The influence of different cutting frequencies and fertilization levels on mineral contents of meadow grass was investigated from 1994 to 1999. The following four variants were compared: 5 cuts and 300 kg nitrogen(N) per ha, 5 cuts and 150 kg N per ha, 3 cuts and 150 kg N per ha, 2 cuts and no fertilizer. Besides a commercial N-fertilizer slurry was also used. Half of the N amount came from the N-fertilizer and the rest from the slurry. Due to the slurry also phosphorus and potassium supply was different in the various treatments. In the 5-cut-variants the double fertilizer level resulted in lower calcium-contents and higher potassium-contents. On the other hand the fertilization intensity had no or only little effects on the phosphorus, magnesium, sodium, zinc and copper-contents. The reduction of the cutting frequency produced lower mineral contents. This is due to the change in botanical composition and to the age of the plants. The calculated correlations confirm, that with a higher proportion of grasses, a higher crude fibre content as well as with older forage (stade of development) the mineral contents decrease.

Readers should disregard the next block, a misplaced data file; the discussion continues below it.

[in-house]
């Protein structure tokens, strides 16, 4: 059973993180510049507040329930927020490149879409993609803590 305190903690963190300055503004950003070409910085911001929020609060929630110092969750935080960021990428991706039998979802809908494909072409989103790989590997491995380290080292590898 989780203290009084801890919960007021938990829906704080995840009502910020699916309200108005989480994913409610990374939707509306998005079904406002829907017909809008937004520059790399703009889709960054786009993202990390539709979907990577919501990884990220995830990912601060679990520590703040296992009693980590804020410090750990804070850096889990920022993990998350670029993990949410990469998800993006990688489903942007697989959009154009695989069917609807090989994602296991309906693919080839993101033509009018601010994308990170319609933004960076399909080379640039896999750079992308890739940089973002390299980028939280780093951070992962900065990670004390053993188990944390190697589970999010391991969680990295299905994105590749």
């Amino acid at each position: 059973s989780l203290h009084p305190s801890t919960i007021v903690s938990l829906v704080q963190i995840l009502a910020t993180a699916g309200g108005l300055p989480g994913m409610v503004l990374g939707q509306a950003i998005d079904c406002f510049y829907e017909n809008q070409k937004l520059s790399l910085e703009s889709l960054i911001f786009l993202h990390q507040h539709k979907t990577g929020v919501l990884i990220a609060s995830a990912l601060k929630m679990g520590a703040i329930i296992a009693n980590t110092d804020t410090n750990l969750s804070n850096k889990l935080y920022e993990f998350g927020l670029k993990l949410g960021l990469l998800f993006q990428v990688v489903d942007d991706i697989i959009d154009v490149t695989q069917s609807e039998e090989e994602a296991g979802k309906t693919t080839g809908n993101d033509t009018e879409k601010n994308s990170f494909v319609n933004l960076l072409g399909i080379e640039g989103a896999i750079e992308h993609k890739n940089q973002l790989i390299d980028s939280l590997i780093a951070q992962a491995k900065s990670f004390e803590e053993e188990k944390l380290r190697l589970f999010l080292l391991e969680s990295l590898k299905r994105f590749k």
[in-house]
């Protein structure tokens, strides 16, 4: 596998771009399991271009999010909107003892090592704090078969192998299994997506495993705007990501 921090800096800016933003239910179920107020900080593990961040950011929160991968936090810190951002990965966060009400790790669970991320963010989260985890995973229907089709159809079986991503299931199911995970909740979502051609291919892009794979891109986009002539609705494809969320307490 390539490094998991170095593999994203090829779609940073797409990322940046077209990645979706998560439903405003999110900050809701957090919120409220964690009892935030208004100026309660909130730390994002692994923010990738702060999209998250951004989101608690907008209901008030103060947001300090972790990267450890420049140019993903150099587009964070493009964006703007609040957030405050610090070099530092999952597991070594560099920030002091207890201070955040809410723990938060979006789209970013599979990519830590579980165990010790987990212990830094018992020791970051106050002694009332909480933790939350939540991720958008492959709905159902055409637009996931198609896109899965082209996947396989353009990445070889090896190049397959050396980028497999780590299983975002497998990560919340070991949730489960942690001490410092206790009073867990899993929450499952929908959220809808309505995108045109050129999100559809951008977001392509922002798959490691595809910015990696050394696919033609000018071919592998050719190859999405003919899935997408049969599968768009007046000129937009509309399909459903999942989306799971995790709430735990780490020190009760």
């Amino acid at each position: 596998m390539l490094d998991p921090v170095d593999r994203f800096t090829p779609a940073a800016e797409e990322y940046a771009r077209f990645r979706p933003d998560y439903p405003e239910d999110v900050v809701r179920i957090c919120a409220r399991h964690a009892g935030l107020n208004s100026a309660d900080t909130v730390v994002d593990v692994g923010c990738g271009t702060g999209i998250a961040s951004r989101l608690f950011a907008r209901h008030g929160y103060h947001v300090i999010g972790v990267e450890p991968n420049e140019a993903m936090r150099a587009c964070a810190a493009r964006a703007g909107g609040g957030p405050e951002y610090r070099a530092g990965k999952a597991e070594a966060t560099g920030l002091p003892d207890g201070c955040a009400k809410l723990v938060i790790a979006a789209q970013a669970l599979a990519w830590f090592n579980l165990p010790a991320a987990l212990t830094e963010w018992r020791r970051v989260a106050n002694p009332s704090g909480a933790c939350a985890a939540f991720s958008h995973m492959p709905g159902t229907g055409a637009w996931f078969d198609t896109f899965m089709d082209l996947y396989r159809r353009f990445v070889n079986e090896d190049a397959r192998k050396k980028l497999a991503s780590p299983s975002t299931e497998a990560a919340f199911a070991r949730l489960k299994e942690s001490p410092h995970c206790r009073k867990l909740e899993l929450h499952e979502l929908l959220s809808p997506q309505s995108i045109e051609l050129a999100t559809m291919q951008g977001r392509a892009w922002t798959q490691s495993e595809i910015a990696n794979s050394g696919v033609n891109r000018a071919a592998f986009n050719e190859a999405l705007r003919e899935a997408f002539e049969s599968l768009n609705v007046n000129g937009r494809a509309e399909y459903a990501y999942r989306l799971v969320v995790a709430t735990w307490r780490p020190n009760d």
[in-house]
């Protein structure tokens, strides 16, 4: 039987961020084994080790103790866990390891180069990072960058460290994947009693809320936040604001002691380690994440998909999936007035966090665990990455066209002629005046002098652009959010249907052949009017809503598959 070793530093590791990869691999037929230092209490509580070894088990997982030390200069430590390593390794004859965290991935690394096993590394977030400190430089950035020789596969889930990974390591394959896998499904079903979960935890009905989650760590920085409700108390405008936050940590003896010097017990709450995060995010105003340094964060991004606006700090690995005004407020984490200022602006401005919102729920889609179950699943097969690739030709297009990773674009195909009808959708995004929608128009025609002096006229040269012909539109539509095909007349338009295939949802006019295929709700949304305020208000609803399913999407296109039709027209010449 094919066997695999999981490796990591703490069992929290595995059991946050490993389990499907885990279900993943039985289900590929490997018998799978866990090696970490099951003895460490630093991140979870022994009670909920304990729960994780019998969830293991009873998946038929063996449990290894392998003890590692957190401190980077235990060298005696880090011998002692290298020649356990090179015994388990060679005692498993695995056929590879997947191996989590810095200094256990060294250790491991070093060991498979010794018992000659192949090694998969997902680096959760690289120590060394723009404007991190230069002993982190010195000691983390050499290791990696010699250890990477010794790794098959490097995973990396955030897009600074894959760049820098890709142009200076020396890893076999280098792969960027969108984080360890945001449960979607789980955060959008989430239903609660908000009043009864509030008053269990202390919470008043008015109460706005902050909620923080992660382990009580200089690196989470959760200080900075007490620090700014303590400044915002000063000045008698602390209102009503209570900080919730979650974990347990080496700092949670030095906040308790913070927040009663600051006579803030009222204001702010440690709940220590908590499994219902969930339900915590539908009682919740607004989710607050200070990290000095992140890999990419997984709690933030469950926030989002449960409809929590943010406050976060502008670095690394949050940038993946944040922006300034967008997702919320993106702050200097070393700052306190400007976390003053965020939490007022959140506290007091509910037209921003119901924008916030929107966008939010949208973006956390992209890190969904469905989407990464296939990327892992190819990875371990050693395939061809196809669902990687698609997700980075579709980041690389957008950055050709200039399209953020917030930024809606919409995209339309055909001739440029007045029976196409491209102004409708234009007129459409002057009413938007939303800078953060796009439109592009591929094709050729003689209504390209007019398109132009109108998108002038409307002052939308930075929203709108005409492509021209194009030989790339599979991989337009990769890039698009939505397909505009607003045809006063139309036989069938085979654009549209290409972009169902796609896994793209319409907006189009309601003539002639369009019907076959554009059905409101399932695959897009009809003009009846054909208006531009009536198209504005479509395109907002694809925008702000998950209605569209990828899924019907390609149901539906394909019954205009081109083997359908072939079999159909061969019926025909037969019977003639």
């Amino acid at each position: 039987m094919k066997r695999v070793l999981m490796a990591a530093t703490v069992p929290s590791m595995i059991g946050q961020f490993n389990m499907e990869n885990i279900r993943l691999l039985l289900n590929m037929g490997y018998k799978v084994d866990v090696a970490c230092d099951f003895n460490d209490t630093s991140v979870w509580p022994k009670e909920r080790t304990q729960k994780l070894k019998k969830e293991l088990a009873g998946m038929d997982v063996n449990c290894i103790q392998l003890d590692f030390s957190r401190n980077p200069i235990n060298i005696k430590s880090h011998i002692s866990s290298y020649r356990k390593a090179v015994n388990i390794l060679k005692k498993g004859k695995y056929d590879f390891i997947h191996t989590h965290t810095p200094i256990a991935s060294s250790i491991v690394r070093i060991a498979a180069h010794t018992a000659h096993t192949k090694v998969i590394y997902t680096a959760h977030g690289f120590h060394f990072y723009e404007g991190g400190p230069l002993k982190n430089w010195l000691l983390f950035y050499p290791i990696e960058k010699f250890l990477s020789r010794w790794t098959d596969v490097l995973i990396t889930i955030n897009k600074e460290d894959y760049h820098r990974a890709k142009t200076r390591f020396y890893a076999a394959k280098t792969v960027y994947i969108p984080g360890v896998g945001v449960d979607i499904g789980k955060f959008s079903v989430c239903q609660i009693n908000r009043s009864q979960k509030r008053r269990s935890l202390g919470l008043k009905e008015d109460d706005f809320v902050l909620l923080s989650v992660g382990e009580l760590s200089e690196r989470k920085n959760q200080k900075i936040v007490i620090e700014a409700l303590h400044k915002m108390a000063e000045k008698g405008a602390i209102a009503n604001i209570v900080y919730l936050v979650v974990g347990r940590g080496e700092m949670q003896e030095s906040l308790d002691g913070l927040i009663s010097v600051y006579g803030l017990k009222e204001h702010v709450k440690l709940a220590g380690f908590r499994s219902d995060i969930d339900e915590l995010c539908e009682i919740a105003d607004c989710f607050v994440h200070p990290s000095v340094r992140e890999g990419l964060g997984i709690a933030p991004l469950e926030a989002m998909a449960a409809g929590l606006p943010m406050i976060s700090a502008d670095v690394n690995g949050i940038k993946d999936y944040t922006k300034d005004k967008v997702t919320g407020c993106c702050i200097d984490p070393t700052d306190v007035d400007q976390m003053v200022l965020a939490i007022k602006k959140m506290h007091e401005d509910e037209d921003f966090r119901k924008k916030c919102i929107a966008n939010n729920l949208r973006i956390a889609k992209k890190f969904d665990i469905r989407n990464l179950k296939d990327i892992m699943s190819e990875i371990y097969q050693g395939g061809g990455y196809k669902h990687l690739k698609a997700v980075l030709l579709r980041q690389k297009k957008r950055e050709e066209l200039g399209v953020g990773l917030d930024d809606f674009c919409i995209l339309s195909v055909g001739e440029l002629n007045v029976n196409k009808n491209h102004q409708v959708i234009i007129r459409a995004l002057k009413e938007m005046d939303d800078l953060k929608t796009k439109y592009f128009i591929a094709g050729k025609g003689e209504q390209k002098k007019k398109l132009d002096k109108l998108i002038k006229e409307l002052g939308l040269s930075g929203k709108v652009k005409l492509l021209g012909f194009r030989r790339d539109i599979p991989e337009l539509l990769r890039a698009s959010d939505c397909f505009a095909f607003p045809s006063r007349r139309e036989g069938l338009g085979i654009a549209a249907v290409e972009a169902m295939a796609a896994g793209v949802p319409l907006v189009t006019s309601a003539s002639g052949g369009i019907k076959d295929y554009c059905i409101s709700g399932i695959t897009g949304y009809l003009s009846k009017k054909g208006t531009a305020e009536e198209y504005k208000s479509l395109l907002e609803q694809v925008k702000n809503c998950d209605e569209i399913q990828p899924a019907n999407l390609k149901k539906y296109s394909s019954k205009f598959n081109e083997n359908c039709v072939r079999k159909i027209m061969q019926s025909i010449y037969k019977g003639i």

Tall oat grass and golden oat grass are typical hay-meadow grasses that are also suitable for forage mixtures. Of the four tall and three golden oat grass varieties tested, only one new variety of tall oat grass is likely to make it onto the List of Recommended Varieties.
Stevenel P., Wendling M., Brabant C., Suss H., Savoyat C., Dierauer H., Mascher F., Charles R.
FiBL and Agroscope investigated bread wheat varieties to determine their yield and quality stability. The results show that the choice of variety must be adapted to the site and that high yield potential does not go hand-in-hand with a high protein content.
Adapted and high-yielding varieties of forage plants are important for Switzerland as a grassland country. Hybrid ryegrass is a versatile forage grass that, thanks to breeding advances, has become even more persistent, disease-resistant and high-yielding over the past 30 years.